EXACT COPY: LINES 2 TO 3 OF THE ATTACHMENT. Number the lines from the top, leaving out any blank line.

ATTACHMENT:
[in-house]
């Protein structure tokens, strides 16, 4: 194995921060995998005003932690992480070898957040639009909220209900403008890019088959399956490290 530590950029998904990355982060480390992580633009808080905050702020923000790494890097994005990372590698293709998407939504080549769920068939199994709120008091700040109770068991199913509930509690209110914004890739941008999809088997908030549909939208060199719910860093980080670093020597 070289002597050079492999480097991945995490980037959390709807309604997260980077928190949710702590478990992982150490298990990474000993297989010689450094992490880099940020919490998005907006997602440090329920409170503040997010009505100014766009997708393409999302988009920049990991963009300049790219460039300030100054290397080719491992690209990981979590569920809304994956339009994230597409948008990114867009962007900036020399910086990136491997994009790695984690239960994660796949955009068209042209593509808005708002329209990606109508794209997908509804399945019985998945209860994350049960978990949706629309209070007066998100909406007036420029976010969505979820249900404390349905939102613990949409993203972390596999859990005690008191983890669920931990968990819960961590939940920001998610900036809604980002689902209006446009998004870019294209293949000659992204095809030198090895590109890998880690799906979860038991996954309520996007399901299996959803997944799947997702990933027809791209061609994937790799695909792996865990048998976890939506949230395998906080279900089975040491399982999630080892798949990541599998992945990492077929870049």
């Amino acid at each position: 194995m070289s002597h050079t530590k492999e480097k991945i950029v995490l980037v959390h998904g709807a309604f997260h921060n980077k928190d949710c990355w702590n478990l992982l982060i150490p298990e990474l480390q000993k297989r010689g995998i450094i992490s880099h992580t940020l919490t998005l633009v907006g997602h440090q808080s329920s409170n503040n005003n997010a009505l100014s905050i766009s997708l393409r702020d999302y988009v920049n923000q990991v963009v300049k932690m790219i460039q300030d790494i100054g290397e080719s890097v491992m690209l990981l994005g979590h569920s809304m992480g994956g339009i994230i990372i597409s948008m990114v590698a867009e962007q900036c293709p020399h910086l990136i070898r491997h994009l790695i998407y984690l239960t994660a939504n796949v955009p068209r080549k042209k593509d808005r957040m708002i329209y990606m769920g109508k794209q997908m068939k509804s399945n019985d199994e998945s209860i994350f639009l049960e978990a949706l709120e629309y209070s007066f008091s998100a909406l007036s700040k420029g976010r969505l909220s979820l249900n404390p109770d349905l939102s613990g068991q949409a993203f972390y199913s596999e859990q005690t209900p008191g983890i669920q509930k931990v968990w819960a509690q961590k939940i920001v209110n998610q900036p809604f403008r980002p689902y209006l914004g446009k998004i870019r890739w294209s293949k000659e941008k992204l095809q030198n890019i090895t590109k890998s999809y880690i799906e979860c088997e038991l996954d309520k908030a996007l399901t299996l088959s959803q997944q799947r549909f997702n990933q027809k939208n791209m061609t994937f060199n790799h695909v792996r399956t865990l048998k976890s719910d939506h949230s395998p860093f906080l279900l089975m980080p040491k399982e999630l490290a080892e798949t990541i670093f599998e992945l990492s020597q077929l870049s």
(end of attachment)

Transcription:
């Protein structure tokens, strides 16, 4: 194995921060995998005003932690992480070898957040639009909220209900403008890019088959399956490290 530590950029998904990355982060480390992580633009808080905050702020923000790494890097994005990372590698293709998407939504080549769920068939199994709120008091700040109770068991199913509930509690209110914004890739941008999809088997908030549909939208060199719910860093980080670093020597 070289002597050079492999480097991945995490980037959390709807309604997260980077928190949710702590478990992982150490298990990474000993297989010689450094992490880099940020919490998005907006997602440090329920409170503040997010009505100014766009997708393409999302988009920049990991963009300049790219460039300030100054290397080719491992690209990981979590569920809304994956339009994230597409948008990114867009962007900036020399910086990136491997994009790695984690239960994660796949955009068209042209593509808005708002329209990606109508794209997908509804399945019985998945209860994350049960978990949706629309209070007066998100909406007036420029976010969505979820249900404390349905939102613990949409993203972390596999859990005690008191983890669920931990968990819960961590939940920001998610900036809604980002689902209006446009998004870019294209293949000659992204095809030198090895590109890998880690799906979860038991996954309520996007399901299996959803997944799947997702990933027809791209061609994937790799695909792996865990048998976890939506949230395998906080279900089975040491399982999630080892798949990541599998992945990492077929870049």
């Amino acid at each position: 194995m070289s002597h050079t530590k492999e480097k991945i950029v995490l980037v959390h998904g709807a309604f997260h921060n980077k928190d949710c990355w702590n478990l992982l982060i150490p298990e990474l480390q000993k297989r010689g995998i450094i992490s880099h992580t940020l919490t998005l633009v907006g997602h440090q808080s329920s409170n503040n005003n997010a009505l100014s905050i766009s997708l393409r702020d999302y988009v920049n923000q990991v963009v300049k932690m790219i460039q300030d790494i100054g290397e080719s890097v491992m690209l990981l994005g979590h569920s809304m992480g994956g339009i994230i990372i597409s948008m990114v590698a867009e962007q900036c293709p020399h910086l990136i070898r491997h994009l790695i998407y984690l239960t994660a939504n796949v955009p068209r080549k042209k593509d808005r957040m708002i329209y990606m769920g109508k794209q997908m068939k509804s399945n019985d199994e998945s209860i994350f639009l049960e978990a949706l709120e629309y209070s007066f008091s998100a909406l007036s700040k420029g976010r969505l909220s979820l249900n404390p109770d349905l939102s613990g068991q949409a993203f972390y199913s596999e859990q005690t209900p008191g983890i669920q509930k931990v968990w819960a509690q961590k939940i920001v209110n998610q900036p809604f403008r980002p689902y209006l914004g446009k998004i870019r890739w294209s293949k000659e941008k992204l095809q030198n890019i090895t590109k890998s999809y880690i799906e979860c088997e038991l996954d309520k908030a996007l399901t299996l088959s959803q997944q799947r549909f997702n990933q027809k939208n791209m061609t994937f060199n790799h695909v792996r399956t865990l048998k976890s719910d939506h949230s395998p860093f906080l279900l089975m980080p040491k399982e999630l490290a080892e798949t990541i670093f599998e992945l990492s020597q077929l870049s």